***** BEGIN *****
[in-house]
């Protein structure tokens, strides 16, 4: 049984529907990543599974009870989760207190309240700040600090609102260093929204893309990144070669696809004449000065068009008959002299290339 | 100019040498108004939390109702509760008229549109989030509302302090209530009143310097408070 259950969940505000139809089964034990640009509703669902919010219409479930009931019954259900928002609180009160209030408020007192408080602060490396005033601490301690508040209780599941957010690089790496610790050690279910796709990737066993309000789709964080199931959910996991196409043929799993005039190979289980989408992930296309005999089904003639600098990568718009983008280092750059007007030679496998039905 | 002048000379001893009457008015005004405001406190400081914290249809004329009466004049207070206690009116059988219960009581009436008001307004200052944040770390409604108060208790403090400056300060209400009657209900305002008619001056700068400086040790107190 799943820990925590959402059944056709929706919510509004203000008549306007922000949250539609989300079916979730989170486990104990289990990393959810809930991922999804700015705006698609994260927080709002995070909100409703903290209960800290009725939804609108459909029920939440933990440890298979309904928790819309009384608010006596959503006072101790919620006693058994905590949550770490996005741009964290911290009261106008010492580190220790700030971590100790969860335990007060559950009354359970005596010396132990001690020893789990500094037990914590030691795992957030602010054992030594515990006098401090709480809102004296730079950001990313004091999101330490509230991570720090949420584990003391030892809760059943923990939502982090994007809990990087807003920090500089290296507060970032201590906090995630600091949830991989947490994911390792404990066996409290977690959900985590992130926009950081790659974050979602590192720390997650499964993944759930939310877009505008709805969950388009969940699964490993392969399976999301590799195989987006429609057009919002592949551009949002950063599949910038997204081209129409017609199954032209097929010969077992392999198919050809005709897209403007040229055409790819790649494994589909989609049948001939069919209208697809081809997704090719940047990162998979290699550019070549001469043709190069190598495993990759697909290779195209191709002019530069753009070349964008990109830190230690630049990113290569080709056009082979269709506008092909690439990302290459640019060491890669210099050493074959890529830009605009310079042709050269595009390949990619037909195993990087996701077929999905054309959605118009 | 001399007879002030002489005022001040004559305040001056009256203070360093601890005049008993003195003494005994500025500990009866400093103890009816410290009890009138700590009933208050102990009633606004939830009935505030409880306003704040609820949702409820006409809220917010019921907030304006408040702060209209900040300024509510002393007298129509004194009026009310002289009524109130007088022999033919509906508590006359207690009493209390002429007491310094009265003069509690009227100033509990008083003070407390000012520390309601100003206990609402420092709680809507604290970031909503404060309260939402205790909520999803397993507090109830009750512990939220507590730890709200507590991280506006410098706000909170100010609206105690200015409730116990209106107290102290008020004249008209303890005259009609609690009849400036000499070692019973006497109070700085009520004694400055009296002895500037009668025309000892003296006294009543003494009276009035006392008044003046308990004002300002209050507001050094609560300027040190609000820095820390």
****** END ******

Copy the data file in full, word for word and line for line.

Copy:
[in-house]
């Protein structure tokens, strides 16, 4: 049984529907990543599974009870989760207190309240700040600090609102260093929204893309990144070669696809004449000065068009008959002299290339 | 100019040498108004939390109702509760008229549109989030509302302090209530009143310097408070 259950969940505000139809089964034990640009509703669902919010219409479930009931019954259900928002609180009160209030408020007192408080602060490396005033601490301690508040209780599941957010690089790496610790050690279910796709990737066993309000789709964080199931959910996991196409043929799993005039190979289980989408992930296309005999089904003639600098990568718009983008280092750059007007030679496998039905 | 002048000379001893009457008015005004405001406190400081914290249809004329009466004049207070206690009116059988219960009581009436008001307004200052944040770390409604108060208790403090400056300060209400009657209900305002008619001056700068400086040790107190 799943820990925590959402059944056709929706919510509004203000008549306007922000949250539609989300079916979730989170486990104990289990990393959810809930991922999804700015705006698609994260927080709002995070909100409703903290209960800290009725939804609108459909029920939440933990440890298979309904928790819309009384608010006596959503006072101790919620006693058994905590949550770490996005741009964290911290009261106008010492580190220790700030971590100790969860335990007060559950009354359970005596010396132990001690020893789990500094037990914590030691795992957030602010054992030594515990006098401090709480809102004296730079950001990313004091999101330490509230991570720090949420584990003391030892809760059943923990939502982090994007809990990087807003920090500089290296507060970032201590906090995630600091949830991989947490994911390792404990066996409290977690959900985590992130926009950081790659974050979602590192720390997650499964993944759930939310877009505008709805969950388009969940699964490993392969399976999301590799195989987006429609057009919002592949551009949002950063599949910038997204081209129409017609199954032209097929010969077992392999198919050809005709897209403007040229055409790819790649494994589909989609049948001939069919209208697809081809997704090719940047990162998979290699550019070549001469043709190069190598495993990759697909290779195209191709002019530069753009070349964008990109830190230690630049990113290569080709056009082979269709506008092909690439990302290459640019060491890669210099050493074959890529830009605009310079042709050269595009390949990619037909195993990087996701077929999905054309959605118009 | 001399007879002030002489005022001040004559305040001056009256203070360093601890005049008993003195003494005994500025500990009866400093103890009816410290009890009138700590009933208050102990009633606004939830009935505030409880306003704040609820949702409820006409809220917010019921907030304006408040702060209209900040300024509510002393007298129509004194009026009310002289009524109130007088022999033919509906508590006359207690009493209390002429007491310094009265003069509690009227100033509990008083003070407390000012520390309601100003206990609402420092709680809507604290970031909503404060309260939402205790909520999803397993507090109830009750512990939220507590730890709200507590991280506006410098706000909170100010609206105690200015409730116990209106107290102290008020004249008209303890005259009609609690009849400036000499070692019973006497109070700085009520004694400055009296002895500037009668025309000892003296006294009543003494009276009035006392008044003046308990004002300002209050507001050094609560300027040190609000820095820390």